I was aware that avgas would increase from £3.52 per gallon to roughly double that figure, but I decided it wasn’t the end of the world as my burn rate averages 4.2 gallons per hour and the main workhorses of the general aviation fleet in America burn roughly double that. As petrol for my car would be twice the price compared to the US, I rationalised I was transitioning to aircraft costs that most Americans are used to paying for.
Then there is the subject of landing fees. I was aware these insidiously ridiculous machinations existed, though I was advised they should be small ? something to the effect of €8 (£6.50) or so. I set this aside in my mind, knowing the total amount in landing fees I would pay in the course of the year wouldn’t be all that awful, though it represented a forced doffing of my symbolic cowboy hat.
No longer could I just do a series of wild landings for the sheer hell of it, lest I inadvertently become an excessive Keynesian economic stimulus for the local economy and run afoul of the monetary policy of the Bundesbank. Sigh, there goes putzing around the pattern in the evening.
I thought my sorrows would end there ? I was wrong. This poor sap of an American lacked the proper and magical combination of propeller, engine and airframe laid out in the canonical scrolls of the Luftfahrt Bundesamt, so the airport “had no choice” but to charge me €16 (£13) per landing! Considering this egregiousness an act of barbaric fascism, I went to war to get the landing fee back where it belonged. That opened up a Pandora’s box of functional incompetence and lack of common sense on both sides of the pond, where I learned European bureaucracy thrives on paper.
The issue with the higher landing fee classification had to do with the fact the aircraft had no parchment associated with it indicating the sound level had been tested. It had next to nothing to do with whether or not the aircraft was actually quiet. Unfortunately, my purebred heritage comes from an Old World mindset corrupted by the frontiers of Americana, where common sense is primary. As the aircraft is N-registered, I researched FAA documentation on sound certificates, and in our own lawyer-fuelled way of using many words to say something simple, the FAA basically said it does not produce noise certificates, and that I just needed to create one myself to satisfy foreign bureaucrats.
Armed with some skilful use of graphic design software, a pantheon of regulatory-sounding words, a healthy dose of caution (never actually saying I was the FAA), I drew up a form and signed it. Success! Landing fee is now €7.98 (£6.50).
My next series of problems was the result of a salacious fusion of German and British legal ideology. I heard many horror stories about German underwriters refusing to pay for hull claims due to avoidable negligence. Um, isn’t that what insurance is for? Gear-up landings, excessive crosswinds, fuel starvation… the list goes on. If it’s pilot error, chances are extremely high the Teutonic insurance company will deem it entirely acceptable you should atone for your sins by buying a new airplane, while they kindly increase the penance by retaining insurance premiums. Terrified by this nitpicking obsession with minutiae, I fled to an underwriter with an ancestral familiarity with American law ? and was in English. Lloyd’s of London comes to the rescue, or so I thought.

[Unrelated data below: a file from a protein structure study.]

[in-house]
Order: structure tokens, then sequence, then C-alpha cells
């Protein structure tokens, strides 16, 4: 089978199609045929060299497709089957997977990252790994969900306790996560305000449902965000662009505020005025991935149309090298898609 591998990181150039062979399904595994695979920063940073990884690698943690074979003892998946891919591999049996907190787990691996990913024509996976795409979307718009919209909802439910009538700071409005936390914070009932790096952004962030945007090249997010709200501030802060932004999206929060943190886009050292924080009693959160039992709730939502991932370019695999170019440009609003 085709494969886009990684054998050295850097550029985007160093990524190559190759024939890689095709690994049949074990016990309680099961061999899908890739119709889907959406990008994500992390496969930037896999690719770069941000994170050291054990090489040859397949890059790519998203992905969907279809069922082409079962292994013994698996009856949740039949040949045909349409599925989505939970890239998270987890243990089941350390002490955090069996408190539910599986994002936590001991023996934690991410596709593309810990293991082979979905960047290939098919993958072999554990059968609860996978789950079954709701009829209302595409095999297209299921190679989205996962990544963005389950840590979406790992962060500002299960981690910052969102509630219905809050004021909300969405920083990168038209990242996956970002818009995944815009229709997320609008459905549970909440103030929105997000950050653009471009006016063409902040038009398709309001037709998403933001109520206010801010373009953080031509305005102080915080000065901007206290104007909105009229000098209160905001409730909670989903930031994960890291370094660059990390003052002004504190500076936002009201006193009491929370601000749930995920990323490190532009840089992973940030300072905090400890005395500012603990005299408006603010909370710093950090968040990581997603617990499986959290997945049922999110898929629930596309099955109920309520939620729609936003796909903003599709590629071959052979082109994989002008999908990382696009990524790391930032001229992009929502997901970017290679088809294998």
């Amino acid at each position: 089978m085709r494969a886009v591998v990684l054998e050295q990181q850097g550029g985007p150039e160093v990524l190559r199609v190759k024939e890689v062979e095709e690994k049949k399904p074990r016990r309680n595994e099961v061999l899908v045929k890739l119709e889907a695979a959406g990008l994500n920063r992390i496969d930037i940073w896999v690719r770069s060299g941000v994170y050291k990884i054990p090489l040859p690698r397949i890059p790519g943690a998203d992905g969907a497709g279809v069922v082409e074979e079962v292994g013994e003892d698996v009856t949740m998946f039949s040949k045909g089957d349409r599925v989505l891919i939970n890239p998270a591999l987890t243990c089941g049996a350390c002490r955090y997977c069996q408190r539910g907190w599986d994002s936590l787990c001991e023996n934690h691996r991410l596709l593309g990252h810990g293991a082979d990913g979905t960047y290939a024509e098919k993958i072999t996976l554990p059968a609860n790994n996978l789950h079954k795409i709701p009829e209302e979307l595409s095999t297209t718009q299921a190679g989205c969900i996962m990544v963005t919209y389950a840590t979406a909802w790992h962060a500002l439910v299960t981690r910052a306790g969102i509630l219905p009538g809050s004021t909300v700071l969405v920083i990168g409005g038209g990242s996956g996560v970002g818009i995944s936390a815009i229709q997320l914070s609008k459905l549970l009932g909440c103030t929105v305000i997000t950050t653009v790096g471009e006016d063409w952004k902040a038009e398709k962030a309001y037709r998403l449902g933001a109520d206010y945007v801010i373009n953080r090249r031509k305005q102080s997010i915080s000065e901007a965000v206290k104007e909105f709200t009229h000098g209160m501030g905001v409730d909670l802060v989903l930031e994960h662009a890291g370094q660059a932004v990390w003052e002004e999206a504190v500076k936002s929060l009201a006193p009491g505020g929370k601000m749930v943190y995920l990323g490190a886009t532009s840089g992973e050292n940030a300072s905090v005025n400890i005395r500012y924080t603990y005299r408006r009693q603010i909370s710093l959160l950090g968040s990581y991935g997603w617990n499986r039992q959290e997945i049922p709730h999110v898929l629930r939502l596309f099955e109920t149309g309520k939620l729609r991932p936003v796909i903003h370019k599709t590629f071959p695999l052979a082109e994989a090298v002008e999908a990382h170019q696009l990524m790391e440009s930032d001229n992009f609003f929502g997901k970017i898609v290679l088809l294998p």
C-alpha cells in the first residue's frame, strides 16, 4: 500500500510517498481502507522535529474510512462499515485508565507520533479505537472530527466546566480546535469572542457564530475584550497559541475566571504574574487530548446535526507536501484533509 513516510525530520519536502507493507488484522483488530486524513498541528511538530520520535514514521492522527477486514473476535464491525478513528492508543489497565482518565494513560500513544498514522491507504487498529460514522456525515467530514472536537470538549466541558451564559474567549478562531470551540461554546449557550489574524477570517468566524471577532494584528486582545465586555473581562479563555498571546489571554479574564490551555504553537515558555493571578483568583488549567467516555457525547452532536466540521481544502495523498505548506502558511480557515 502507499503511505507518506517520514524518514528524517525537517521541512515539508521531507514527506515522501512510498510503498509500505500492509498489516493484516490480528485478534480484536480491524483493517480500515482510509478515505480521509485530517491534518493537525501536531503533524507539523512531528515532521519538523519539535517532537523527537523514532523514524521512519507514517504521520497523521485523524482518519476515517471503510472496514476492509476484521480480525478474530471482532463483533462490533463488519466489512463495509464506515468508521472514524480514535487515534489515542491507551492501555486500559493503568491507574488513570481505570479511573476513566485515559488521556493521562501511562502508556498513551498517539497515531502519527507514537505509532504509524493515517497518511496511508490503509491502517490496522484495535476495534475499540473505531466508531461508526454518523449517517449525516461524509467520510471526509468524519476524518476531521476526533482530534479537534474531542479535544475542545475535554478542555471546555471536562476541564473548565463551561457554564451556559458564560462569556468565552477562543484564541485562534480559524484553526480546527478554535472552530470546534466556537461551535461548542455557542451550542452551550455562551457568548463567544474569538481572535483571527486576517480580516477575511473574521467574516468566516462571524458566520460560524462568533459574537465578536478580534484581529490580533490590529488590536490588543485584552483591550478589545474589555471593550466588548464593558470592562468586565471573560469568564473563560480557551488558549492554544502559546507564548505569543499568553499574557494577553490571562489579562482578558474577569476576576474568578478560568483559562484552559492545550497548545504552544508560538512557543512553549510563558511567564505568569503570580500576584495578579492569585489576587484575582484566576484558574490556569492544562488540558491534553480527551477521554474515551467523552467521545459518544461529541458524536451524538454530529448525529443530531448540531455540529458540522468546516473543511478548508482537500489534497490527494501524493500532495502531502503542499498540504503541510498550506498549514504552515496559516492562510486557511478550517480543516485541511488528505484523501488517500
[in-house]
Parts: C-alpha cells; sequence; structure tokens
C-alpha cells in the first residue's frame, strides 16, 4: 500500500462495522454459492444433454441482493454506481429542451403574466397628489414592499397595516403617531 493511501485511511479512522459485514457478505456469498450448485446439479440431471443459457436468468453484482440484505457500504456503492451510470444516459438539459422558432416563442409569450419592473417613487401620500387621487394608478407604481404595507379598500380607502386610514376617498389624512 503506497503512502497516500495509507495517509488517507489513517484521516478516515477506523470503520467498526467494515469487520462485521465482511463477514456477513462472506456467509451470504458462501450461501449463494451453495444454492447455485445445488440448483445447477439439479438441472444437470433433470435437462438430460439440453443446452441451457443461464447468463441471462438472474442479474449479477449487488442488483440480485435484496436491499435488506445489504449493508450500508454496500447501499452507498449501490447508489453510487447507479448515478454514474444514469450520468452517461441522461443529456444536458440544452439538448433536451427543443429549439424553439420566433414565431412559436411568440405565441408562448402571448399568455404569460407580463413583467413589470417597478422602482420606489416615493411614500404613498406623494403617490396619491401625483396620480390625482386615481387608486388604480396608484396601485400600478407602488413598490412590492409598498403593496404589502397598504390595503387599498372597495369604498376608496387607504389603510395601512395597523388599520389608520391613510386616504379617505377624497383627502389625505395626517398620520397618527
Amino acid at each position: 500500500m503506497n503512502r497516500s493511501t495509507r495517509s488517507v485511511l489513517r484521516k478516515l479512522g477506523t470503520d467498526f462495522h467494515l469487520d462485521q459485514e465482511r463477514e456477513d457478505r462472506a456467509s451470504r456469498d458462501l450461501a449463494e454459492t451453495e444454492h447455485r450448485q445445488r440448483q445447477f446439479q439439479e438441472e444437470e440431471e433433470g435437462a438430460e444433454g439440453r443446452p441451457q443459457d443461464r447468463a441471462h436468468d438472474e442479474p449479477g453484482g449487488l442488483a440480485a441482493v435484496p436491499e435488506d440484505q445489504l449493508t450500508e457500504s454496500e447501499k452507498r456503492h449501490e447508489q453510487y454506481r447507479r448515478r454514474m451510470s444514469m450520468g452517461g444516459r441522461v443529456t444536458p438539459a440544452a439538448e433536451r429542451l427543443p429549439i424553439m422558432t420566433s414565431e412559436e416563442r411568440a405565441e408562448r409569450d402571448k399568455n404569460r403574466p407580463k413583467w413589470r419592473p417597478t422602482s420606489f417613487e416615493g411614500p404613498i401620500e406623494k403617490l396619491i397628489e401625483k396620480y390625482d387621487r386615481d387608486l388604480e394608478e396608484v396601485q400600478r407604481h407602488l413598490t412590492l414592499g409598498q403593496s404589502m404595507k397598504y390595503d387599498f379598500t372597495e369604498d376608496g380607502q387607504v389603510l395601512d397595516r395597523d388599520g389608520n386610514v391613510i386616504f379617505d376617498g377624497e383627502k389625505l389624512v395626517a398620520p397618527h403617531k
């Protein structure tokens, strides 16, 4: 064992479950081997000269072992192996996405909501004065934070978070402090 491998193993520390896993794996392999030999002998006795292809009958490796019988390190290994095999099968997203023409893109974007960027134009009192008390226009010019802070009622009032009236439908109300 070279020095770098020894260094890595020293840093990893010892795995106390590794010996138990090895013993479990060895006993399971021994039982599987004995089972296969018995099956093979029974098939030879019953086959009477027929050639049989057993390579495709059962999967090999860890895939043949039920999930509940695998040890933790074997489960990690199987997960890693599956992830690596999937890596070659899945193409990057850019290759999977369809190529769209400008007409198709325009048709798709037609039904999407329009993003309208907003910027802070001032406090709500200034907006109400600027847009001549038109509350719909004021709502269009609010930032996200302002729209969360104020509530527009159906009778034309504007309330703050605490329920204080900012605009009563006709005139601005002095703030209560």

I placed a copy of the policy in the water closet as part of my document management workflow. Eventually, I read through it, discovering two nefarious terms: one referring to ‘appropriate airport field conditions’ for the aircraft in question, and another generalising that the ‘pilot shall use due diligence to operate the aircraft in a safe manner’. Hmm… nothing in the latter half of that sentence could be a good thing. I emailed the agent asking what kind of silliness this little clause could bring and they kindly advised that Great Britain has laws about treating the customer fairly and the clause is only for obviously stupid things, like flying without a medical, or taking off overweight. Overweight? What on earth is this about?
I dug through the giant stack of papers related to this geriatric aircraft and found it does indeed have a weight limit. Well, fancy that! To make matters worse, the weight limit is some absurdly low number, which makes no common sense.
I added up fuel, me (I am terrifyingly tall), standard baggage and realised I was just below max, without having bothered to put a human in the passenger seat. My airplane just got emasculated from a fun-loving two-seater PA-11 to a solo aircraft, thanks to one silly little clause in my insurance policy.
My next call was to find out if a flying career of 20 years with this airplane was carried out without cover in the US. The short story is that, in the States, an underwriter can deny cover if any regulation is broken. The key, however, is that the US has a custom of investigating matters related to the cause of an accident. In the event of an engine failure and landing in a field, the NTSB will not be looking at overweight as a cause for the engine to quit. If the aircraft stalls on takeoff and crashes, weight and balance will be analysed. In effect, overweight has to cause the accident for cover to be denied. That results in a reality where every single Cub and Super Cub pilot jams the aircraft full of lead bricks, and takes off with full fuel on record hot days, and nobody cares.
In the case of a standard GA aircraft, just about everyone knows and performs a weight and balance, and avoids flying out of C of G like the plague. They might push overweight slightly, though not without being aware of field length and density altitude for climb-out. Regulation or not, Americans have an equal desire to Europeans to remain alive after each flight.